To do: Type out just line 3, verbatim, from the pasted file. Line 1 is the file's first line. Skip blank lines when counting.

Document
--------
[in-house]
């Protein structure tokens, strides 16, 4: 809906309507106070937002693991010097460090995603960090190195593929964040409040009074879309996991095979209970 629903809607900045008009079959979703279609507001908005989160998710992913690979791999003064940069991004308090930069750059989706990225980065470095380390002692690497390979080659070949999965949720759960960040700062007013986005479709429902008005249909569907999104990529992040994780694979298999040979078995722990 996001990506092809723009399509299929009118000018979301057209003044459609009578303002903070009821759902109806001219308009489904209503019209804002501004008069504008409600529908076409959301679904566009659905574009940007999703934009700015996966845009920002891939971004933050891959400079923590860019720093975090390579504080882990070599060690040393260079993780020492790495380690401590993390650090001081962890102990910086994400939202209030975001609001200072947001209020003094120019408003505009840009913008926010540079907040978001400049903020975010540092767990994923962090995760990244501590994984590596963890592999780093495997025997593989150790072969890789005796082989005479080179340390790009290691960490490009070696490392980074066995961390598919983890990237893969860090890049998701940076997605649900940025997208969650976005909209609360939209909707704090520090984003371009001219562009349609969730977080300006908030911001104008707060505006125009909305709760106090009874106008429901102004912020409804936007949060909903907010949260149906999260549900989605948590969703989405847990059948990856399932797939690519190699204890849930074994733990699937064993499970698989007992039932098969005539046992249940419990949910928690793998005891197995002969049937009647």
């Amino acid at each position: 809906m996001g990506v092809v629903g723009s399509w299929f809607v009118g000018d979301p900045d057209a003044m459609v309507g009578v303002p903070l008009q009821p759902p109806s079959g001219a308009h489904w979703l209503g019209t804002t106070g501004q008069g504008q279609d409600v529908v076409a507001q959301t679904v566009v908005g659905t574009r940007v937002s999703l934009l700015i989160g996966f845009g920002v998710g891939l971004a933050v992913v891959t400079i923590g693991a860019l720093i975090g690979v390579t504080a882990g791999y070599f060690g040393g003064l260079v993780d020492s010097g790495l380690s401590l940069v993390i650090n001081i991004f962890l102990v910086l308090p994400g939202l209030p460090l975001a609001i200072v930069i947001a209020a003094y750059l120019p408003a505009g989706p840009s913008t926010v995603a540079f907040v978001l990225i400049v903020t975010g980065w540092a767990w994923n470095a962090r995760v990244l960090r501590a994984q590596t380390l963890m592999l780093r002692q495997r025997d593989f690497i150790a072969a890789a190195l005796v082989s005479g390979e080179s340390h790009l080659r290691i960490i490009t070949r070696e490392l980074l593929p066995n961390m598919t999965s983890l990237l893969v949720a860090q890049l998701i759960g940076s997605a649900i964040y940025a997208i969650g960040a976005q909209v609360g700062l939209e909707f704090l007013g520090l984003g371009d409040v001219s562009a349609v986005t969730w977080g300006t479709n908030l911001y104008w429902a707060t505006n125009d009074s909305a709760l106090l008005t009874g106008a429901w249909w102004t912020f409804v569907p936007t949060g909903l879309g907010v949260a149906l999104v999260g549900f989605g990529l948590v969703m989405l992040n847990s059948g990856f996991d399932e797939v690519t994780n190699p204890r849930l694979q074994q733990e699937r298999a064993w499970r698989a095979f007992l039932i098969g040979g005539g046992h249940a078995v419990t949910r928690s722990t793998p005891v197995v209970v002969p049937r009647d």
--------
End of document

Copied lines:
């Amino acid at each position: 809906m996001g990506v092809v629903g723009s399509w299929f809607v009118g000018d979301p900045d057209a003044m459609v309507g009578v303002p903070l008009q009821p759902p109806s079959g001219a308009h489904w979703l209503g019209t804002t106070g501004q008069g504008q279609d409600v529908v076409a507001q959301t679904v566009v908005g659905t574009r940007v937002s999703l934009l700015i989160g996966f845009g920002v998710g891939l971004a933050v992913v891959t400079i923590g693991a860019l720093i975090g690979v390579t504080a882990g791999y070599f060690g040393g003064l260079v993780d020492s010097g790495l380690s401590l940069v993390i650090n001081i991004f962890l102990v910086l308090p994400g939202l209030p460090l975001a609001i200072v930069i947001a209020a003094y750059l120019p408003a505009g989706p840009s913008t926010v995603a540079f907040v978001l990225i400049v903020t975010g980065w540092a767990w994923n470095a962090r995760v990244l960090r501590a994984q590596t380390l963890m592999l780093r002692q495997r025997d593989f690497i150790a072969a890789a190195l005796v082989s005479g390979e080179s340390h790009l080659r290691i960490i490009t070949r070696e490392l980074l593929p066995n961390m598919t999965s983890l990237l893969v949720a860090q890049l998701i759960g940076s997605a649900i964040y940025a997208i969650g960040a976005q909209v609360g700062l939209e909707f704090l007013g520090l984003g371009d409040v001219s562009a349609v986005t969730w977080g300006t479709n908030l911001y104008w429902a707060t505006n125009d009074s909305a709760l106090l008005t009874g106008a429901w249909w102004t912020f409804v569907p936007t949060g909903l879309g907010v949260a149906l999104v999260g549900f989605g990529l948590v969703m989405l992040n847990s059948g990856f996991d399932e797939v690519t994780n190699p204890r849930l694979q074994q733990e699937r298999a064993w499970r698989a095979f007992l039932i098969g040979g005539g046992h249940a078995v419990t949910r928690s722990t793998p005891v197995v209970v002969p049937r009647d």